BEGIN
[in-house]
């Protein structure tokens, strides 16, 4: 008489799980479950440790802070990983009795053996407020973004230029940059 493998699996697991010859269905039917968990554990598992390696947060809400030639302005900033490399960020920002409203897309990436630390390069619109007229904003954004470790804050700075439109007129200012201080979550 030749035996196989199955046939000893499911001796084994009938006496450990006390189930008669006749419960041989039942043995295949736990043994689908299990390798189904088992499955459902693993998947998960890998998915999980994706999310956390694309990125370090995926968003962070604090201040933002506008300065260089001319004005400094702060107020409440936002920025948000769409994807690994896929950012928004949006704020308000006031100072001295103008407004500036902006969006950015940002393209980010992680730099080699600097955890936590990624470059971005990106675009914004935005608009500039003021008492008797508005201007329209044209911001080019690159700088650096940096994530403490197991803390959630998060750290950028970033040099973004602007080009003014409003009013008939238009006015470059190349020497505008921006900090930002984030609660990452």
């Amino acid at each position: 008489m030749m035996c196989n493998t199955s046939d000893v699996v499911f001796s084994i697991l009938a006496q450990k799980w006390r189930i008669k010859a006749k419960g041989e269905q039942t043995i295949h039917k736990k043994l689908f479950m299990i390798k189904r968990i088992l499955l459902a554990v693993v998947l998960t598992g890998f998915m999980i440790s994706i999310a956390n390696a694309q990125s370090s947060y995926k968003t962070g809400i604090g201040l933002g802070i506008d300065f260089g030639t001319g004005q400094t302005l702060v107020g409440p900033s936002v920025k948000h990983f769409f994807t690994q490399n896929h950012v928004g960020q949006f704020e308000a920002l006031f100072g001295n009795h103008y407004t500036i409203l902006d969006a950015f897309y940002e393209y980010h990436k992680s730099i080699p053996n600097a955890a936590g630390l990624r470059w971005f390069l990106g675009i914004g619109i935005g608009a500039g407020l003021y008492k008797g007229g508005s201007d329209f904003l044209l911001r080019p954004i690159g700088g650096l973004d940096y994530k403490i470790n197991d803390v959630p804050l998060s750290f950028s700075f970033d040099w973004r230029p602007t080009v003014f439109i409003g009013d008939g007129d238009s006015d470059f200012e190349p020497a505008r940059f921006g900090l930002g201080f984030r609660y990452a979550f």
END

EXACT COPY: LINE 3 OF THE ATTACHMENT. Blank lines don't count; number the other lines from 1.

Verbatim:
């Amino acid at each position: 008489m030749m035996c196989n493998t199955s046939d000893v699996v499911f001796s084994i697991l009938a006496q450990k799980w006390r189930i008669k010859a006749k419960g041989e269905q039942t043995i295949h039917k736990k043994l689908f479950m299990i390798k189904r968990i088992l499955l459902a554990v693993v998947l998960t598992g890998f998915m999980i440790s994706i999310a956390n390696a694309q990125s370090s947060y995926k968003t962070g809400i604090g201040l933002g802070i506008d300065f260089g030639t001319g004005q400094t302005l702060v107020g409440p900033s936002v920025k948000h990983f769409f994807t690994q490399n896929h950012v928004g960020q949006f704020e308000a920002l006031f100072g001295n009795h103008y407004t500036i409203l902006d969006a950015f897309y940002e393209y980010h990436k992680s730099i080699p053996n600097a955890a936590g630390l990624r470059w971005f390069l990106g675009i914004g619109i935005g608009a500039g407020l003021y008492k008797g007229g508005s201007d329209f904003l044209l911001r080019p954004i690159g700088g650096l973004d940096y994530k403490i470790n197991d803390v959630p804050l998060s750290f950028s700075f970033d040099w973004r230029p602007t080009v003014f439109i409003g009013d008939g007129d238009s006015d470059f200012e190349p020497a505008r940059f921006g900090l930002g201080f984030r609660y990452a979550f």